ISSN 1470-3947 (print) | ISSN 1479-6848 (online)

Endocrine Abstracts (2019) 65 P66 | DOI: 10.1530/endoabs.65.P66

Waterhouse-Friderichsen syndrome: an endocrine emergency

Erneda Reyes Gatdula, Sanda Cho, Ranganatha Rao & Narasimha Murthy

UHCW, Coventry, UK

Waterhouse–Friderichsen Syndrome is adrenal gland failure due to adrenal haemorrhage. It is an uncommon but usually life-threatening condition, which can be one of the serious complications of severe sepsis. Clinical manifestations of adrenal haemorrhage can vary widely depending on the degree and rate of haemorrhage. Adrenal haemorrhage may result from trauma, sepsis, anticoagulation medication, coagulopathy, autoimmune conditions, underlying tumour or idiopathic disease. We present a case of Waterhouse–Friderichsen syndrome in a 45-year-old female with no significant past medical history apart from hypertension, who was admitted for sepsis with pyrexia, extreme lethargy, recent UTI and diarrhoea and digital finger ischaemia, complicated by sudden onset refractory shock and disseminated intravascular coagulopathy. There was a note of digital splinter haemorrhages with no generalised rash. There was no evidence of infective endocarditis on echocardiogram. CT abdomen showed inflammatory colitis with mesenteric lymphadenopathy and bilateral non traumatic adrenal haematomas. All microbiological cultures and viral serology were negative. She was immediately treated with intravenous antibiotics and steroids and subsequently made good recovery. Patient was discharged with replacement hydrocortisone and fludrocortisone and followed up in the endocrine clinic. In view of digital ischaemia, left calf skin ulcer and mononeuritis multiplex, she was reviewed by Rheumatology and Dermatology and managed as antiphospholipid syndrome with vasculitis. Her skin biopsy result of left calf ulcer showed dermal ulcer with occlusive thrombi and she was initiated on warfarin and prednisolone.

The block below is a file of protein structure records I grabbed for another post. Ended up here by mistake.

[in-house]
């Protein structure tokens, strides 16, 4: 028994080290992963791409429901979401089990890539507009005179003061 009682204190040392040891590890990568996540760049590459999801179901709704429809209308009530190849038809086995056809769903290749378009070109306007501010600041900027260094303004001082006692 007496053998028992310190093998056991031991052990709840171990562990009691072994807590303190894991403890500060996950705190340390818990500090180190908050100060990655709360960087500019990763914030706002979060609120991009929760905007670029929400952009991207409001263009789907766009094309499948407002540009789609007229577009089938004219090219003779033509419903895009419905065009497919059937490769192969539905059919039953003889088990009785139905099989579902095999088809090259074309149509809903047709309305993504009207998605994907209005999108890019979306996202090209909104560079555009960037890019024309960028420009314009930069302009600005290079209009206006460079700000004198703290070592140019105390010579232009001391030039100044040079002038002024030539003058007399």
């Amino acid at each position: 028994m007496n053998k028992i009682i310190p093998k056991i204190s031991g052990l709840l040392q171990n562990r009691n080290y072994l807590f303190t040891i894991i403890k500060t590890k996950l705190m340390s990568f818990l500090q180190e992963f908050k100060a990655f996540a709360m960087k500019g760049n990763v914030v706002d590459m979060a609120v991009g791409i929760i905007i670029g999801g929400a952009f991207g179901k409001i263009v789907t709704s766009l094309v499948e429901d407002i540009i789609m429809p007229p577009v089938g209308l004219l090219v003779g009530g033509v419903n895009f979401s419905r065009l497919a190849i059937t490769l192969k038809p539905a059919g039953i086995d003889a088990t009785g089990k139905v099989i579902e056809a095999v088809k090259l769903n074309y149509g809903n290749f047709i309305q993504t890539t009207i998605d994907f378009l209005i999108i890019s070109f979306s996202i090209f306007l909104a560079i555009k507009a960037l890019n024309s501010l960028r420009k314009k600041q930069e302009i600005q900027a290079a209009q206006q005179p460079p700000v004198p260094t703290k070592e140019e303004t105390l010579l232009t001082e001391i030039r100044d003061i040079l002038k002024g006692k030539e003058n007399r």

Conclusion: In the medical emergency setting, it is important to consider the diagnosis of Waterhouse–Friderichsen Syndrome, based on the clinical features of adrenal insufficiency (refractory shock) in a septic patient. This case highlights the value of prompt recognition and rapid steroid replacement, which are lifesaving. Finally, investigations for the underlying aetiology of adrenal haemorrhage, such as sepsis and autoimmune condition, should be undertaken.

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